Every now and then I feel driven to tackle the big issues in life.

No, not politics. Not religion. Or not even why car tires keep getting bigger around and more expensive, but still wear out at the same mileage.

The first big issue is: How come tape measures are all marked backwards. First, to qualify this: Like 90-plus percent of people, I am right handed. We buy therefore 90 percent of tape measures. Because we’re right handed, we hold the marking pencil in our right hand. But wait, we cannot, because that hand has the tape measure.

Yet, when we stretch out a tape measure with our right hand, from left to right so we can read the numbers, we are expected to have the pencil in our left hand? To mark the board with our left hand? To make the mark cleanly and crisply with the hand that honestly can do nothing and never has.

Uh, huh. I’d be better off holding the pencil in my mouth, as opposed to shattering the lead in a spastic attempt to make the pencil cooperate left handed.

Whereas should the tape be held with the left hand, which it can just about handle, and it’s pulled from right to left, then the left hand’s job is done, and all it has to do is sit there and wait for the talent to make the mark.

Which brings me to the second large issue: The fact that almost all plug-in circular saws have the blade on the far right side, where those of us holding the saw in our right hand cannot see. Unless you bend over there to look and want to get bombed with a snoot full of flying wood fragments.

Now, this may reflect back to the manufacturers of the tape measure, who figure we’re going to make a disaster of a pencil mark with our left hand that it doesn’t matter whether or not we can see the line where the circular saw is cutting. That’s one suggestion.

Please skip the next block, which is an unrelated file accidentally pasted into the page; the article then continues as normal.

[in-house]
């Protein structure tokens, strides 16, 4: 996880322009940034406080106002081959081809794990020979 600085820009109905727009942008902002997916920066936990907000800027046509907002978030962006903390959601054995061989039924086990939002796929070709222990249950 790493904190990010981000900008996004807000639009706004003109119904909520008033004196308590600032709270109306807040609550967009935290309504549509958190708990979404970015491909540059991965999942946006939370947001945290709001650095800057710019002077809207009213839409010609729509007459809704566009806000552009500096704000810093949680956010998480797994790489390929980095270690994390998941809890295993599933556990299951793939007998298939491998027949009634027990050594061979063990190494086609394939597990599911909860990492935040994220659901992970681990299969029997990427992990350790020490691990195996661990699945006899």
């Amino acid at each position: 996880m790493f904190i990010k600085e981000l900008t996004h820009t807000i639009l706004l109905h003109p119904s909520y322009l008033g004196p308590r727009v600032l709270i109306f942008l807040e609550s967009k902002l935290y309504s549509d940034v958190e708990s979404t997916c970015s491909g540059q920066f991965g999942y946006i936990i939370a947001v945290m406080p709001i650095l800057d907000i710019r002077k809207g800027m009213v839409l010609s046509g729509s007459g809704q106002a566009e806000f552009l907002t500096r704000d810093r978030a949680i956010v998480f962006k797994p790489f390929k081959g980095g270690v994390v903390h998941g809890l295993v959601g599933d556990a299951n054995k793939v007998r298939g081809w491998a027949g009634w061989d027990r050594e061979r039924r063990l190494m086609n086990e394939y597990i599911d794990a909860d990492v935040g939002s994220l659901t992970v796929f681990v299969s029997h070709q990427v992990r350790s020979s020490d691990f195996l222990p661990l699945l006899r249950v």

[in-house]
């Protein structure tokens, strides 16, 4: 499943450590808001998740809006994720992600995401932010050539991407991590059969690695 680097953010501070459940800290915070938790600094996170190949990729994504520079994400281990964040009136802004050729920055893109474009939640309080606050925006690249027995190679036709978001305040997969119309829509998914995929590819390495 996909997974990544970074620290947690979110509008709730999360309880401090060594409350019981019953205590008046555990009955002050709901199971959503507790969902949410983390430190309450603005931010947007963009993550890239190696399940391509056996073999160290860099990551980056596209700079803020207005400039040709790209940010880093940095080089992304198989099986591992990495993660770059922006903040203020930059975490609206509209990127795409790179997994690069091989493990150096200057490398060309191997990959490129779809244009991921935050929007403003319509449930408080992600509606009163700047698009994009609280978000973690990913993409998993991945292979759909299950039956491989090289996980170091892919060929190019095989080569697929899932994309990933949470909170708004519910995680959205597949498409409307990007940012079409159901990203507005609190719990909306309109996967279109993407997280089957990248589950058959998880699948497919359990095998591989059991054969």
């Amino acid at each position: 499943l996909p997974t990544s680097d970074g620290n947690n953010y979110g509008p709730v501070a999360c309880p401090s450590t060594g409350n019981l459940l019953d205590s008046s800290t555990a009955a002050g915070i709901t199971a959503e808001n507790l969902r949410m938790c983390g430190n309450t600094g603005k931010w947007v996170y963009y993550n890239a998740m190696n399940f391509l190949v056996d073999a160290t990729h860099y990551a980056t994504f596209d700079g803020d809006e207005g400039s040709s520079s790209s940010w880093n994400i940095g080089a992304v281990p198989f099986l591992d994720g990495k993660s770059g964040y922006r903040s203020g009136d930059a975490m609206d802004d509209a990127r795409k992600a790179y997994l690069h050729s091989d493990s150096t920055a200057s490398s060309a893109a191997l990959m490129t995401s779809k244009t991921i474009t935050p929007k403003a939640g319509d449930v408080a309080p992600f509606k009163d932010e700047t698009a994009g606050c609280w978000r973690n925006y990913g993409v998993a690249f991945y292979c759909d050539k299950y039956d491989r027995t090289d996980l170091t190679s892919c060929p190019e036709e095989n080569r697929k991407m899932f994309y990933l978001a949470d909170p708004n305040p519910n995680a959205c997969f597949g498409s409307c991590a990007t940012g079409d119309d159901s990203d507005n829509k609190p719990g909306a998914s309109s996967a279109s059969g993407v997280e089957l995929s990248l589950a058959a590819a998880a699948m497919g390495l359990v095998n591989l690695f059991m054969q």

Another suggestion as to why the blade is over there goes back to when these saws were first invented, when engineers thought people would be so frightened by that spinning, howling, vibrating finger-hungry blade that it was better to keep it over there out of sight. Lest the customers not buy the saws.

Another less convincing argument is that with the blade over there, the nut that holds it on is a conventional right-hand thread, and people obviously are way too stupid to learn anything else. (This theory reeks of engineer-speak, and a meeting where the engineers jargon-railroaded everyone else into believing such a preposterous theory.)

And if you’re going to argue some other barely- rational reason for why the blade is on the other side, then you’re going to have to explain why all cordless circular saws have the blade on my side. Good luck with that. (One other reason, which has some credibility: The first of these made were so, so heavy and clunky that they wanted the bulk of the weight sitting on the board piece that didn’t fall off when cut. Which still doesn’t explain why now that they’re lighter, they don’t change it.)

And the final large question in my mind: Why are womens’ shirt buttons on the wrong side. In a moment of confusion, I asked this question of a daughter who makes tons of costumes and clothing, and she said: Because your’s are on the wrong side, dad.

Obviously, somewhere along the line, she was raised wrong. Nonetheless, I went looking to see if this truly was a great question that had been addressed already, and sure enough, it was.

My daughter did also say that she thought it had something to do with the fact that for years, women had lady’s maids to help them get into those gawd-awful hifalutin dresses that seemed to spring up in the Victorian period. You know, the ones that you could go tenting in. Camp in the Rockies in. Have a circus in. The ones that were said to take so much fabric that the expression “The whole nine yards” was invented.

But, further research went all the way back to when armor was first invented, and the shield was held in the left hand so the right hand could hold the sword.

As did your opponent, which meant he was stabbing at you from your left to your right. Then, if his sword slipped off your shield and struck your armor, then slid off to your right, you were better off if the left side of your armor overlapped the right, which prevented the sword from poking through it into your gizzard.

Which meant that men’s buttons are on the right, and womens’ aren’t, because they didn’t sword fight so much.

Or something.